Summer 2010, Vol. 13, No. 1

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Spiritual politics blog

Table of Contents

From the Editor:
The Christian Coalition Revisited

Haiti Laid Low

Snatching Babies for Jesus

Singing Against the Rubble

The GOP’s Latino Problem

Anti-Gay Bill

The Word from Kampala’s Anglicans

Losing Patience with the Vatican

Death in the Sweat Lodge

Faith-Based 2.0

Letter to the Editor



Haiti Laid Low
by Leslie Desmangles

On January 12, the earth shook for 35 seconds with a frightening roar that set panic in the streets of Port-au-Prince. The ground opened and buildings collapsed, sending enormous plumes of dust into the air. Tiny concrete and block houses on the hillsides slid down into the ravines, burying more than 300,000 people alive. A million and half more were left homeless, including tens of thousands of orphans. Eighty percent of the city was destroyed.

It was, Secretary of State Hilary Clinton said, a tragedy “of biblical proportions.”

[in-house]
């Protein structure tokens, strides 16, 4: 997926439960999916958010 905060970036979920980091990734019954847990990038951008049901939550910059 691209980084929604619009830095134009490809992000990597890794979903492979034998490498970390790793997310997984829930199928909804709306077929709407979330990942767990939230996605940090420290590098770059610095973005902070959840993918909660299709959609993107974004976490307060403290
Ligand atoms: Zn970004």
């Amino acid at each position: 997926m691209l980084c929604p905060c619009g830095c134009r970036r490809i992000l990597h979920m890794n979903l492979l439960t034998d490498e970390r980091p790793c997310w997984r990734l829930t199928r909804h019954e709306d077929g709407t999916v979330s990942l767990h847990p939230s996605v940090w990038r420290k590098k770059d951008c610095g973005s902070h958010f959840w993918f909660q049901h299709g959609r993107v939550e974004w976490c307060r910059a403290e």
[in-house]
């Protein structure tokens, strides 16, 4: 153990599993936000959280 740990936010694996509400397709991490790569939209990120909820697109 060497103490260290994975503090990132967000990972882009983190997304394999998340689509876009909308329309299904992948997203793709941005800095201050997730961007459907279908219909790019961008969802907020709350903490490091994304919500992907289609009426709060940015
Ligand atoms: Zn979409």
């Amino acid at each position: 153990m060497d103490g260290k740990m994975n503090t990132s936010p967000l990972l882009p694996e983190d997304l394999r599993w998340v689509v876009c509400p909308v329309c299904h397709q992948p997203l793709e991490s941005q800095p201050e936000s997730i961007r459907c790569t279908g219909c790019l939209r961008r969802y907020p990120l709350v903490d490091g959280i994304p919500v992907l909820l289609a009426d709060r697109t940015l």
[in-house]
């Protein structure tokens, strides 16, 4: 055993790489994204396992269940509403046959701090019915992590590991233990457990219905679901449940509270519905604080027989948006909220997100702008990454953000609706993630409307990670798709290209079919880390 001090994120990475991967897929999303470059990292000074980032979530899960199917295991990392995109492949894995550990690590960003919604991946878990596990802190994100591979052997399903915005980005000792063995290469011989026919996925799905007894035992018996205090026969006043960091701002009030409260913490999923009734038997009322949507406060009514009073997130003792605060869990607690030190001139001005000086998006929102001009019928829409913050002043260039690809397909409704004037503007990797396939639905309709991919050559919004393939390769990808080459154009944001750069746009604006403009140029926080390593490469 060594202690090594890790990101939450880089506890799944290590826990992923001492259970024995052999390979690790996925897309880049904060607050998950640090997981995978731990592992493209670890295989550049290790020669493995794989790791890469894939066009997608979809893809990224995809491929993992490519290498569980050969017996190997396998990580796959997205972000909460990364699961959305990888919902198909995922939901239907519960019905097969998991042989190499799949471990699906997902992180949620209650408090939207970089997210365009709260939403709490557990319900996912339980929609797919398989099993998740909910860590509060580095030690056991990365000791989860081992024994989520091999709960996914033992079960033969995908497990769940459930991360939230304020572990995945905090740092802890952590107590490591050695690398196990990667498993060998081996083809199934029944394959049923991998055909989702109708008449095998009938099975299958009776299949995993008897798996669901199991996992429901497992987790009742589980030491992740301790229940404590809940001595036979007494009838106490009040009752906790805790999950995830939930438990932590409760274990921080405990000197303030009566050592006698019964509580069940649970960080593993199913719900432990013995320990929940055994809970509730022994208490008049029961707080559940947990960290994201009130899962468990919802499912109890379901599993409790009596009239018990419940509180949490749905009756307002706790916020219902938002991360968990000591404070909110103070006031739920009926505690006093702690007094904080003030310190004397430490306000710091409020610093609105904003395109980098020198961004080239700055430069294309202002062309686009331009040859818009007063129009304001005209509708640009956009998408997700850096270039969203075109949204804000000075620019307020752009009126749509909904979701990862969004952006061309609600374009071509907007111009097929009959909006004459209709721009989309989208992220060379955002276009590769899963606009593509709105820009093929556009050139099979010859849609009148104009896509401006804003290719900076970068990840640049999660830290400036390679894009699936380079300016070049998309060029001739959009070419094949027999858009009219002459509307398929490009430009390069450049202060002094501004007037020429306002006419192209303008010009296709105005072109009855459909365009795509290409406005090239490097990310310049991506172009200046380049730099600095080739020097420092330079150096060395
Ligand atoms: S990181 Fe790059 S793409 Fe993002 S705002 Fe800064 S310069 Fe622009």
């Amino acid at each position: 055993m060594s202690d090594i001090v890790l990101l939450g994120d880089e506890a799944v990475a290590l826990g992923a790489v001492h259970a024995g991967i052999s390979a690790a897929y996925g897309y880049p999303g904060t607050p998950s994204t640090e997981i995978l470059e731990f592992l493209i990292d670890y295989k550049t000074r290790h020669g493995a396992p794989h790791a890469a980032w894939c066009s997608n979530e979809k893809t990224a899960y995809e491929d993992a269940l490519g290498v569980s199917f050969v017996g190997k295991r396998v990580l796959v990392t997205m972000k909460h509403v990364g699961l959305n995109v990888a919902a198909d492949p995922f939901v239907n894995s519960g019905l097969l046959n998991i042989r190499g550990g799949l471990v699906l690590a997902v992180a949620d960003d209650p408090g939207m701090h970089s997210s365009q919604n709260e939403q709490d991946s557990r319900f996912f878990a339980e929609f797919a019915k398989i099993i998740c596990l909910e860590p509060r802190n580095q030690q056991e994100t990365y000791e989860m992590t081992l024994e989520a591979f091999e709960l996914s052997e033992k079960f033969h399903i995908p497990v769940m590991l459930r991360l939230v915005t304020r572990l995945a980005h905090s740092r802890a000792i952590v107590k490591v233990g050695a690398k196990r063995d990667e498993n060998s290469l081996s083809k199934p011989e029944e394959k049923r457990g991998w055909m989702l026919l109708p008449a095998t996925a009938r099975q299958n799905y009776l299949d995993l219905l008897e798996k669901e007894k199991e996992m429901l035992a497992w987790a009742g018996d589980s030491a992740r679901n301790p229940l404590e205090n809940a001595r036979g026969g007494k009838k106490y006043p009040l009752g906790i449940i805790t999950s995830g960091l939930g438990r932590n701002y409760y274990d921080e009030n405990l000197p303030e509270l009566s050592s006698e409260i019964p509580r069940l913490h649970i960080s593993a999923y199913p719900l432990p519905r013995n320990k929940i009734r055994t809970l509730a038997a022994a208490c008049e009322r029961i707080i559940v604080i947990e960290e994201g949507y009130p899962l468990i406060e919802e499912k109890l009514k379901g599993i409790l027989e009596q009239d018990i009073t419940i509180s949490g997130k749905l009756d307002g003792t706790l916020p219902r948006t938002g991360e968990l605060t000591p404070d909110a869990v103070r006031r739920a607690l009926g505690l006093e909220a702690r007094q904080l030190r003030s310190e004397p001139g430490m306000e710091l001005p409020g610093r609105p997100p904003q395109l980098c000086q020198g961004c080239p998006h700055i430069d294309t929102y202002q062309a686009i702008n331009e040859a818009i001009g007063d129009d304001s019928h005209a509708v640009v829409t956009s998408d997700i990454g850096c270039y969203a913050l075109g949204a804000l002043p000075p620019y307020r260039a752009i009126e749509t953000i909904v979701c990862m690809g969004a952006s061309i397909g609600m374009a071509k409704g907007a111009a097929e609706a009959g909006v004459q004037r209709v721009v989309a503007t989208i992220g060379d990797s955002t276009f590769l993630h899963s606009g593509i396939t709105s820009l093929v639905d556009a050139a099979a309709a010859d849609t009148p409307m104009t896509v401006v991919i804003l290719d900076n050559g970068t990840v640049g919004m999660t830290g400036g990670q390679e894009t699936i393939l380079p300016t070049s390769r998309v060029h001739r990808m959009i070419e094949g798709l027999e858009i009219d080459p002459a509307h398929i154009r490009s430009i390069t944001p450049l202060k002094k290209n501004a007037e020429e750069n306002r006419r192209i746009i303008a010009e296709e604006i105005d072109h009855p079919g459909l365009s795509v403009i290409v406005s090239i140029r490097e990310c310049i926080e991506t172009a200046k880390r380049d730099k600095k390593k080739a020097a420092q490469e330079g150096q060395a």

The impact on religion in the Haitian capital was profound. The quake brought down every Catholic Church in the city, killing the archbishop of Port-au-Prince in his office. And that’s not to mention the untold numbers of smaller churches that, along with most other buildings, were reduced to rubble.

People came into the streets seeking sacred spaces in which to gather for comfort and self-reflection. Catholic, Protestant, and Vodouiste, they held religious services outdoors, and the makeshift arrangements engendered a new era in the politics of religion in Haiti—one that brought Vodou to the fore as a public actor in civil society.